Poseidon is lackluster. Except for the action, which remains on par with the rest of Petersen’s films, but there is no investment in any of the characters. They’re all irksome and boring. Any attempts to make them interesting falls flat. Even their interactions seem forced. Seeing them all fail and drown would have greatly improved this movie. It seems like Petersen didn’t really care about this film even though the story seems perfect for him. Just go watch The Poseidon Adventure instead.

People you give a damn about.

THE ROAD SO FAR

With these final three films in the can, here’s a list of qualities that make them “A Film by Wolfgang Petersen”:

  • Novel adaptations
  • Special effects
  • Excellent action sequences
  • Men being manly

This final outing was a chore. Petersen’s film quality takes a severe dip. He returns to making film adaptions of books with little success. His love of special effects can still be clearly seen. Despite Poseidon being a waste of time, the impact of the wave on the ship looks amazing. (There are people are falling out of on-deck pools!) Troy had a great mix of model work and computer generated effects, too. Plus, the fight scenes were amazing. The women in Petersen’s films are back to being lame tertiary characters that are there to ensure that the manly movie men are virile. These last three movies are all attempts at being blockbusters in the worst sense of the word.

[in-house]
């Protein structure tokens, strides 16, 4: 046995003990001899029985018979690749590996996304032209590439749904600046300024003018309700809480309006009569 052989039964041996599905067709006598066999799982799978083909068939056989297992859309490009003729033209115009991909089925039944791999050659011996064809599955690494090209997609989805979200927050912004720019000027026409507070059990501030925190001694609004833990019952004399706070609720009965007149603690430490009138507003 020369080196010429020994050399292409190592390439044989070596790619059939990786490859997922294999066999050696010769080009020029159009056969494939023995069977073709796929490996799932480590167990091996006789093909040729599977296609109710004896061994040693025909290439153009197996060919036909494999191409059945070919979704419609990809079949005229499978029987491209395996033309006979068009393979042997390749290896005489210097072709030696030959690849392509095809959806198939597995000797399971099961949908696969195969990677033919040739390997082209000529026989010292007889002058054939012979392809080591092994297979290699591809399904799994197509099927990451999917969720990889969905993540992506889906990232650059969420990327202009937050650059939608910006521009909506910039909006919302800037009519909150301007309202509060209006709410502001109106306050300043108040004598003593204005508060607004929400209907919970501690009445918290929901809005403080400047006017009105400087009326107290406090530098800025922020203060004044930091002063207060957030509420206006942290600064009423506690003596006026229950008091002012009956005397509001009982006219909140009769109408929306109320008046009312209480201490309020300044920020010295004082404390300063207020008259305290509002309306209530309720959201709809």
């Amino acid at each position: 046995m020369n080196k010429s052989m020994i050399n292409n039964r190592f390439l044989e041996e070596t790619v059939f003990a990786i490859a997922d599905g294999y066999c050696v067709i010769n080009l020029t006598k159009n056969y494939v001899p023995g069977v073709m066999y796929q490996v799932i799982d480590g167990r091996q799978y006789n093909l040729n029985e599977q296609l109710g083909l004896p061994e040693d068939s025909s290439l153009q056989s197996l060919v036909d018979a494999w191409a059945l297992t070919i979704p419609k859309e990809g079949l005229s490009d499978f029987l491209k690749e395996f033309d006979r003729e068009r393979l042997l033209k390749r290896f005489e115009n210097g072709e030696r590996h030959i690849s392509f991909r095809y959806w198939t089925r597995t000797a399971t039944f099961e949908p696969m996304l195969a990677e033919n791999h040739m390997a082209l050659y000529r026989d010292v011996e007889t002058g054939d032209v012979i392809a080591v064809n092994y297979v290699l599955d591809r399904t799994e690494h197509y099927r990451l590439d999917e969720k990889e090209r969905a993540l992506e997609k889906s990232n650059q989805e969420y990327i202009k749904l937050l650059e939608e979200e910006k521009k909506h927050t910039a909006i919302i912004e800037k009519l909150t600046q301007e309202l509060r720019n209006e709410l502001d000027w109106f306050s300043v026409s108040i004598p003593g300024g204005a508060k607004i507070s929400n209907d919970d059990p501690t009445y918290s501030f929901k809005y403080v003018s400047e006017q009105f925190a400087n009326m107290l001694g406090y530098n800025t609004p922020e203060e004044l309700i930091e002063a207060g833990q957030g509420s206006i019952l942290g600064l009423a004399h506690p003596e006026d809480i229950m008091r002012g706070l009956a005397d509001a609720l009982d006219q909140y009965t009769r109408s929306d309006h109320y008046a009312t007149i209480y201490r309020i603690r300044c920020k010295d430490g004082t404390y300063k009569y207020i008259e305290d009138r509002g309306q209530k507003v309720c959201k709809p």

FINAL THOUGHTS

Wolfgang Petersen is a director who has become too Hollywood. His early works show a love of crafting film. His more recent forays are generic action-adventures that are easily forgettable. It’s very strange to think that the same man who made Das Boot is also responsible for Poseidon. If he were to release another movie soon, I would still go see it because his track record has been so stellar in the past. I might get burned, but I could also end up seeing a new masterpiece.

Petersen’s current downfall seems to be that his movies no longer have heart or characters that are relatable. I found more commonalities with Thomas and Martin in Die Konsequenz than with any of the characters in his last three films. Even though I’ve never been President of the United States, I was at least engaged in the story and action in Air Force One. Petersen can also hit both ends of the spectrum (romance and action) aptly. His early successes make me elated as a film lover. I can only try to keep movies like Die Konsequenz, Das Boot, and Air Force One in mind as proof that he can make films that are both compelling and entertaining.

I still love this guy.